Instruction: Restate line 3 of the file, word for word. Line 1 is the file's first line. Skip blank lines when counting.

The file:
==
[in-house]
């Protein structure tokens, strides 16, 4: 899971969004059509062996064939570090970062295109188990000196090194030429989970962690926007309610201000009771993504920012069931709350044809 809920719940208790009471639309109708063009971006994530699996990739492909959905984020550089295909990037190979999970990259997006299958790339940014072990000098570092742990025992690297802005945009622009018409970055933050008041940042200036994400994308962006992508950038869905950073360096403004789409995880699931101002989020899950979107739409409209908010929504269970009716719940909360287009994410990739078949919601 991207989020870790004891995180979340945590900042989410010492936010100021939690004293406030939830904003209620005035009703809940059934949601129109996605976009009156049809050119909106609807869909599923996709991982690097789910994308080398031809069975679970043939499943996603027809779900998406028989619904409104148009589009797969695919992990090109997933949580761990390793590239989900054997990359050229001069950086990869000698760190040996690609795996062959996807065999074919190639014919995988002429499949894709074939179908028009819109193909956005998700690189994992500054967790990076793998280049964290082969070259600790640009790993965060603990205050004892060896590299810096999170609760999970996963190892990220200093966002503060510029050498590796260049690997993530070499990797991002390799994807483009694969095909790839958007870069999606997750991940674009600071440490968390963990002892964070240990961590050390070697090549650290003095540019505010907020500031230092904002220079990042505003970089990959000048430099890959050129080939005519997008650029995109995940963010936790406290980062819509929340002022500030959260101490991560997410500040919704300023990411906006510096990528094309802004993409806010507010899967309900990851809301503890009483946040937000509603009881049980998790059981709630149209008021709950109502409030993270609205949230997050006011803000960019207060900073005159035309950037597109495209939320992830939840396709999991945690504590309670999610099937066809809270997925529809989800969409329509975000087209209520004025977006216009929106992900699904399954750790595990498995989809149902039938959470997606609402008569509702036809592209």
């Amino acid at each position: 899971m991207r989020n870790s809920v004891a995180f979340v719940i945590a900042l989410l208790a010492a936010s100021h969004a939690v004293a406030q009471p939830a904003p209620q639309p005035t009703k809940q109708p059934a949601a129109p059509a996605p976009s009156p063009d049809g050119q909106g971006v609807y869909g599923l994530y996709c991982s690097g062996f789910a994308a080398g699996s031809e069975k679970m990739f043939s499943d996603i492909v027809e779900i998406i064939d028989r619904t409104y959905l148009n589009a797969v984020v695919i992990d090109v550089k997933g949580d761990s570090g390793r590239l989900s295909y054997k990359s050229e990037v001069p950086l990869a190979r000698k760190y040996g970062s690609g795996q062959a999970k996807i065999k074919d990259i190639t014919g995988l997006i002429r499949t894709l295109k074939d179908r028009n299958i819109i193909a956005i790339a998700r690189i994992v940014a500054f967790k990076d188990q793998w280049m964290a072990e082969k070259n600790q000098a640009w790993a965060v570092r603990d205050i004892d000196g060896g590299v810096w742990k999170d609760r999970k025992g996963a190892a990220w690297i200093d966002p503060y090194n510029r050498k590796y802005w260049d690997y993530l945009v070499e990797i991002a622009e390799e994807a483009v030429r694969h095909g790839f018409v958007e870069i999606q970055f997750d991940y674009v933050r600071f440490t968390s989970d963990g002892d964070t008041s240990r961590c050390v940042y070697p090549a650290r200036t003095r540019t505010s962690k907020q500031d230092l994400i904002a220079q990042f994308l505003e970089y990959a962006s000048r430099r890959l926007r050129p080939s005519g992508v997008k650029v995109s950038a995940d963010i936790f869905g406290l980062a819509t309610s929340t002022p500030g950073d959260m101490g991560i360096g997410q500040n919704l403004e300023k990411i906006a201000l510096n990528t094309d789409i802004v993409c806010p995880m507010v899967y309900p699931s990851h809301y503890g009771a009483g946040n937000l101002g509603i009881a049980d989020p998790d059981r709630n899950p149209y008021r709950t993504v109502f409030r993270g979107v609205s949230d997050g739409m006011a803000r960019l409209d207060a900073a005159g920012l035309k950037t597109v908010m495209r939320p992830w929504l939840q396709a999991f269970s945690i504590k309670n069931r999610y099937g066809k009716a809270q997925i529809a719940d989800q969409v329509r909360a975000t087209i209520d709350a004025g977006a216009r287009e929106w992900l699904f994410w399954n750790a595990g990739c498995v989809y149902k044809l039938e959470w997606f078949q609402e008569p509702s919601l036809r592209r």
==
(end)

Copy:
């Amino acid at each position: 899971m991207r989020n870790s809920v004891a995180f979340v719940i945590a900042l989410l208790a010492a936010s100021h969004a939690v004293a406030q009471p939830a904003p209620q639309p005035t009703k809940q109708p059934a949601a129109p059509a996605p976009s009156p063009d049809g050119q909106g971006v609807y869909g599923l994530y996709c991982s690097g062996f789910a994308a080398g699996s031809e069975k679970m990739f043939s499943d996603i492909v027809e779900i998406i064939d028989r619904t409104y959905l148009n589009a797969v984020v695919i992990d090109v550089k997933g949580d761990s570090g390793r590239l989900s295909y054997k990359s050229e990037v001069p950086l990869a190979r000698k760190y040996g970062s690609g795996q062959a999970k996807i065999k074919d990259i190639t014919g995988l997006i002429r499949t894709l295109k074939d179908r028009n299958i819109i193909a956005i790339a998700r690189i994992v940014a500054f967790k990076d188990q793998w280049m964290a072990e082969k070259n600790q000098a640009w790993a965060v570092r603990d205050i004892d000196g060896g590299v810096w742990k999170d609760r999970k025992g996963a190892a990220w690297i200093d966002p503060y090194n510029r050498k590796y802005w260049d690997y993530l945009v070499e990797i991002a622009e390799e994807a483009v030429r694969h095909g790839f018409v958007e870069i999606q970055f997750d991940y674009v933050r600071f440490t968390s989970d963990g002892d964070t008041s240990r961590c050390v940042y070697p090549a650290r200036t003095r540019t505010s962690k907020q500031d230092l994400i904002a220079q990042f994308l505003e970089y990959a962006s000048r430099r890959l926007r050129p080939s005519g992508v997008k650029v995109s950038a995940d963010i936790f869905g406290l980062a819509t309610s929340t002022p500030g950073d959260m101490g991560i360096g997410q500040n919704l403004e300023k990411i906006a201000l510096n990528t094309d789409i802004v993409c806010p995880m507010v899967y309900p699931s990851h809301y503890g009771a009483g946040n937000l101002g509603i009881a049980d989020p998790d059981r709630n899950p149209y008021r709950t993504v109502f409030r993270g979107v609205s949230d997050g739409m006011a803000r960019l409209d207060a900073a005159g920012l035309k950037t597109v908010m495209r939320p992830w929504l939840q396709a999991f269970s945690i504590k309670n069931r999610y099937g066809k009716a809270q997925i529809a719940d989800q969409v329509r909360a975000t087209i209520d709350a004025g977006a216009r287009e929106w992900l699904f994410w399954n750790a595990g990739c498995v989809y149902k044809l039938e959470w997606f078949q609402e008569p509702s919601l036809r592209r």